U.S. Approves Hawkeyes for France and Ospreys for Indonesia

 - July 7, 2020, 12:59 PM
One of Flottille 4F’s current E-2Cs is seen during operations in May 2018 from the U.S. Navy carrier George H.W. Bush. The three aircraft are to be replaced by a similar number of the Advanced Hawkeye. (Photo: U.S. Navy)

In a round of notifications to the U.S. Congress issued on July 6, the State Department has approved the potential sales of aircraft equipment to France (Northrop Grumman E-2D Advanced Hawkeye), Indonesia (Bell Boeing MV-22B Block C Osprey) and Lithuania (Lockheed Martin/Sikorsky UH-60M Black Hawk).

France signaled its intentions to buy the E-2D airborne early warning aircraft as a replacement for its current E-2C Hawkeyes in September 2019. The potential sale is estimated at “around $2 billion” and covers three completely equipped aircraft, plus four spare Rolls-Royce T56-427A engines, spare communications systems, and a joint mission planning system. The deal also includes two Common Systems Integration Laboratories, one to be established in France with the other at Northrop Grumman’s facility at Melbourne, Florida, where the Advanced Hawkeyes are manufactured. Engineering and logistics support is included, along with documentation and crew training.

France’s Marine Nationale currently has three E-2Cs, of which two are normally assigned to the air wing aboard the navy’s sole aircraft carrier, Charles de Gaulle. The third is normally ashore to acts as a spare and for training. The small fleet is operated by Flottille 4F, based at Lann-Bihoué in Brittany, which stood up to operate the type in 2000. French E-2Cs were employed operationally over Afghanistan and Libya, and were upgraded with NP2000 propellers.

Although externally similar, the incoming E-2Ds introduce a new avionics suite with an APY-9 radar that has three electronically-scanned antenna arrays in a rotating rotodome. If the sale proceeds as expected, France will become the second overseas operator of the E-2D, following the Japan Air Self-Defense Force. The French navy often conducts joint carrier operations with the U.S. Navy, and in 2018 both E-2Cs and Rafale M fighters operated from USS George H.W. Bush while Charles de Gaulle was in dock for a refit.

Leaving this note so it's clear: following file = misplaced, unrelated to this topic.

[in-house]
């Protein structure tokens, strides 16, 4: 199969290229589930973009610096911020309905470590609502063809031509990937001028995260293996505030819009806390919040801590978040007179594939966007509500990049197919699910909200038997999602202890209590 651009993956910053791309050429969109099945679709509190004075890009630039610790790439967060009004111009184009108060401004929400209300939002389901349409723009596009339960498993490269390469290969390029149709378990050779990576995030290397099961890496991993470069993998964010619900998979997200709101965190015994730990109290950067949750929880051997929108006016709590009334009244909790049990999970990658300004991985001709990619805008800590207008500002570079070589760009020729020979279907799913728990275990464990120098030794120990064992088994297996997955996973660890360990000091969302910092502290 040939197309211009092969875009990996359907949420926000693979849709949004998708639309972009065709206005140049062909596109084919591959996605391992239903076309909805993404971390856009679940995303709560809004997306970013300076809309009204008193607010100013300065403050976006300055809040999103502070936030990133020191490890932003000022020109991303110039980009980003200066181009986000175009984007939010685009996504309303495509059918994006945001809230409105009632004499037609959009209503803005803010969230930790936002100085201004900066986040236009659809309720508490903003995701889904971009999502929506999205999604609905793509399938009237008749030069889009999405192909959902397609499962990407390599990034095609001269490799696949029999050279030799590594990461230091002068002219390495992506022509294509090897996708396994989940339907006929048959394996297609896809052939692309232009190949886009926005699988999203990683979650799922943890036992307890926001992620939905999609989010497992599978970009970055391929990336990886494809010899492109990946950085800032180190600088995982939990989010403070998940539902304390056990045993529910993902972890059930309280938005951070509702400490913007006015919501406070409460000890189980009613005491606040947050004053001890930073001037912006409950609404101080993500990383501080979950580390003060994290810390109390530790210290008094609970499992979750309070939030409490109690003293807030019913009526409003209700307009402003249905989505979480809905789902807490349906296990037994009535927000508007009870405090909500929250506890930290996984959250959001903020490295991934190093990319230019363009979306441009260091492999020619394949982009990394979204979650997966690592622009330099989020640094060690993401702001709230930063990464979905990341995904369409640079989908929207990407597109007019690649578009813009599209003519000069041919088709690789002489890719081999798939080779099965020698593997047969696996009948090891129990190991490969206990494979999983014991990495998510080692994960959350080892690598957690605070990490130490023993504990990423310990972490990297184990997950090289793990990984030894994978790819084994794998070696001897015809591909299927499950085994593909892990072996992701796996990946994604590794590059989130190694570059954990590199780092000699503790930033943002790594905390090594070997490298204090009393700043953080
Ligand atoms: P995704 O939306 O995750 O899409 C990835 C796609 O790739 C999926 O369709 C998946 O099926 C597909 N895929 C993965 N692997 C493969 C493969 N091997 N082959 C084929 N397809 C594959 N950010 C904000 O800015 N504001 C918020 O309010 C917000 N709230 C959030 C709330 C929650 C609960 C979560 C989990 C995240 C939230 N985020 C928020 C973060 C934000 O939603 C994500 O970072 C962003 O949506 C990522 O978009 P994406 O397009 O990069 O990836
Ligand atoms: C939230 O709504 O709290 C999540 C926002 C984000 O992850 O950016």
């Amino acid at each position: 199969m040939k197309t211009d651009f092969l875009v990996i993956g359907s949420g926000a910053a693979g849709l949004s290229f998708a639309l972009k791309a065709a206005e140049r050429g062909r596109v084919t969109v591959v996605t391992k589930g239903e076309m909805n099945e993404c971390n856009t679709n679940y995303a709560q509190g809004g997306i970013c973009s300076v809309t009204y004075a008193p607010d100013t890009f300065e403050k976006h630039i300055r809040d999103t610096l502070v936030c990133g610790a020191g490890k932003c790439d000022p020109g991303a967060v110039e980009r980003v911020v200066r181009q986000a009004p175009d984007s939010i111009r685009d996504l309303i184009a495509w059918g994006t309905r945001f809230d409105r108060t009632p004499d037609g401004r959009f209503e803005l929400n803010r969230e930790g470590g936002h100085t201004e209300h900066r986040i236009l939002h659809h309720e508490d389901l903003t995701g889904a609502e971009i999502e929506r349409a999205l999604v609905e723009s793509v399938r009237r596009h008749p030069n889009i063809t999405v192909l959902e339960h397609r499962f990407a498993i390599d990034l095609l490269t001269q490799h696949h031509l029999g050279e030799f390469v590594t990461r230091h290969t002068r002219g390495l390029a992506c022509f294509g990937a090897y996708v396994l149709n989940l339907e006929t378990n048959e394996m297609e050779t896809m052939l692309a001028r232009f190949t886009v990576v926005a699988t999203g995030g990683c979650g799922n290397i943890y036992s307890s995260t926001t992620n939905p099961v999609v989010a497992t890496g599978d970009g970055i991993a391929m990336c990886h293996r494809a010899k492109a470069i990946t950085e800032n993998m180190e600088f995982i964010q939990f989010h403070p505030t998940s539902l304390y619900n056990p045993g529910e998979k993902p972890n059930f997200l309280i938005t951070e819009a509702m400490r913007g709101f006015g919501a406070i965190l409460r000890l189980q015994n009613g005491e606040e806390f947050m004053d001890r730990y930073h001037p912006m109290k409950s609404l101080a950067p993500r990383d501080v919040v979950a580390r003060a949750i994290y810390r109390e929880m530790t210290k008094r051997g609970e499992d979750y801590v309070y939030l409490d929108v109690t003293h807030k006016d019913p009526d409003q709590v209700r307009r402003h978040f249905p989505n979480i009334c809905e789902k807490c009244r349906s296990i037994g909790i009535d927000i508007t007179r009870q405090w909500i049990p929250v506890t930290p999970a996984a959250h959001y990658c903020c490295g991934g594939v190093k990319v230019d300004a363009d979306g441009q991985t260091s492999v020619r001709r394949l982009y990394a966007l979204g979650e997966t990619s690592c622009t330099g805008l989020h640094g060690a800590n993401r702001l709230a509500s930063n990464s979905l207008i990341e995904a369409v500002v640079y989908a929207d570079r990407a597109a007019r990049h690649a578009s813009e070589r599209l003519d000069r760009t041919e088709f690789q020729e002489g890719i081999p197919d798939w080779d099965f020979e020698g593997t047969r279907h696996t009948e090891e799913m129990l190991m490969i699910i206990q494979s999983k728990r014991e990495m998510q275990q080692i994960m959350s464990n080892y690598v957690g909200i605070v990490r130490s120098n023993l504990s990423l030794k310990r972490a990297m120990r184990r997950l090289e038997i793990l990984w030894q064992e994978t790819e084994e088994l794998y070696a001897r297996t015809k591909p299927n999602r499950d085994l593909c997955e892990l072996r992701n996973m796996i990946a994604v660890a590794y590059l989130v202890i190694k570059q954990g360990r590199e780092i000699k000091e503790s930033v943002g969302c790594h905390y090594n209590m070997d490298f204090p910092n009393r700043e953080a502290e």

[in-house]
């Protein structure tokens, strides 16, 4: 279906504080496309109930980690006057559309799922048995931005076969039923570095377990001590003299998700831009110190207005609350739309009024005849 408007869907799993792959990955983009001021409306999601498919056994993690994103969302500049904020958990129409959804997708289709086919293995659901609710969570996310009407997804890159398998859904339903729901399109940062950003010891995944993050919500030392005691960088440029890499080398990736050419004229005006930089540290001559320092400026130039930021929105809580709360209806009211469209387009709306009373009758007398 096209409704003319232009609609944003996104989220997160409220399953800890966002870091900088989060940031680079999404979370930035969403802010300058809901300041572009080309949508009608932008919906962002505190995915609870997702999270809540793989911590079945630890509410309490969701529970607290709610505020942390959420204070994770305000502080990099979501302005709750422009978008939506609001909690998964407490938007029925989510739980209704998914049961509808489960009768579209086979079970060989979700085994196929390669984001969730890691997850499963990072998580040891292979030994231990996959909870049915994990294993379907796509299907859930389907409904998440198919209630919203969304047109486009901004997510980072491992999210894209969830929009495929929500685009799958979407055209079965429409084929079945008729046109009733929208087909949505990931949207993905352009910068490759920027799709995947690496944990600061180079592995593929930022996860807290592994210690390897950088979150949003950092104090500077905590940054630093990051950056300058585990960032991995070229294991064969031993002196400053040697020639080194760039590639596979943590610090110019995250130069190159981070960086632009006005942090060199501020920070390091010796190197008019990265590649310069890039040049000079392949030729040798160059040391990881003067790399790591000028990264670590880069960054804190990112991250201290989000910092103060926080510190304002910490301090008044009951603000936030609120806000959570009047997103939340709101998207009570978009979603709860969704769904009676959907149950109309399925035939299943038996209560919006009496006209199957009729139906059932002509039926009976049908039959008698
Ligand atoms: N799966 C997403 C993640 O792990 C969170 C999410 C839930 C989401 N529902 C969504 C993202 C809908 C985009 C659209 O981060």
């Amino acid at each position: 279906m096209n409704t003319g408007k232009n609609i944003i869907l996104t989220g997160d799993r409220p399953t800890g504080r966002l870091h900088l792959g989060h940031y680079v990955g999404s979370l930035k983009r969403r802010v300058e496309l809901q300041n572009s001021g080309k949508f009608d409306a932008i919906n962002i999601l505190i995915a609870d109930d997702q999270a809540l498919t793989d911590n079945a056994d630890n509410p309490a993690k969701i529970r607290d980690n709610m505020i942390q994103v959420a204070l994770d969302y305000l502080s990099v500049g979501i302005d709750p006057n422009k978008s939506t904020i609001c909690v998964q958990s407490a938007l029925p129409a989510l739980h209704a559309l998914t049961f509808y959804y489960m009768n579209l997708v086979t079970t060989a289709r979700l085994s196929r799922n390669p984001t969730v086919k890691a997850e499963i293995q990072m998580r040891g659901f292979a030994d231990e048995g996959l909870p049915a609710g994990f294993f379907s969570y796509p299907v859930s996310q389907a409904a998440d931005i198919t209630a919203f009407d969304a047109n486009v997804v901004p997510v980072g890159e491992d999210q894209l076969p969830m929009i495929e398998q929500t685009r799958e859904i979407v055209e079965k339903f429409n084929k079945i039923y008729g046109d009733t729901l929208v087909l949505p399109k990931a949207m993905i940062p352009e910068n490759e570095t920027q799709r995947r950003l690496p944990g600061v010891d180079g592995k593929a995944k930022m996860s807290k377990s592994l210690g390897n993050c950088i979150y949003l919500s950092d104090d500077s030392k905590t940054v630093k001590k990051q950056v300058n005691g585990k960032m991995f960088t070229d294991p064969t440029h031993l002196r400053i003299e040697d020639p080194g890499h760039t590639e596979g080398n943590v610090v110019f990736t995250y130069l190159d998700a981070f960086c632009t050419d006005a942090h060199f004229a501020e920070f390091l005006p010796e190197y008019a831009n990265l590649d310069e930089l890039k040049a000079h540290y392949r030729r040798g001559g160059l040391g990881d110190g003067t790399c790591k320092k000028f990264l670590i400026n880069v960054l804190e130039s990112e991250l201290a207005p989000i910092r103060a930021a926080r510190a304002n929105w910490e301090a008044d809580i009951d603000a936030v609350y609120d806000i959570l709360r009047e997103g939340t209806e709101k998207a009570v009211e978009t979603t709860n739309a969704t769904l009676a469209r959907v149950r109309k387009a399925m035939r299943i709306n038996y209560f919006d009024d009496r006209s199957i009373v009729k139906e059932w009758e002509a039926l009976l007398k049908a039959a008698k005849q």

Also with an estimated value of $2 billion is the potential sale of eight MV-22B tiltrotor aircraft and associated equipment to Indonesia. Included is a total of 24 Rolls-Royce AE1107C engines, and the Ospreys would be equipped with AAQ-27 forward-looking infrared, AAR-47 missile warning systems, APR-39 radar warning receiver sets, and ALE-47 chaff/flare dispensers. Planned armament comprises the FN America M240D 7.62mm machine gun and the Browning GAU-21 0.5inch heavy machine gun. A support package is also included. The Ospreys would provide Indonesia’s armed forces with greater defensive reach in the increasingly tense Asia-Pacific region.

In recent years Jakarta has increasingly turned to the U.S. for weapons, following the lifting of an arms embargo in the mid-2000s. The air force’s primary fighter is the Lockheed Martin F-16, of which an initial batch of 12 F-16A/Bs was acquired in the mid-1980s. During the embargo, Indonesia turned to Moscow, which supplied a number of Sukhoi Su-27/30s, but in the mid-2010s the air force acquired 24 ex-USAF F-16C/D Block 25s, which were upgraded to near-Block 52 standard prior to delivery.

Indonesia had signed to buy 11 Sukhoi Su-35s, but this barter deal was terminated in March this year as a result of stalled negotiations with Russia, and political pressure from Washington. The acquisition of more F-16s—probably to F-16V standard—seems likely in the near future.

Lithuania’s approved request covers the supply of six UH-60Ms in standard U.S. Government configuration with AAR-57 common missile warning system, FLIR Systems Talon MMS electro-optic turret, and two M240D door guns per aircraft. The country’s small air force currently relies on Soviet-era Mil Mi-8s for its air mobility capability.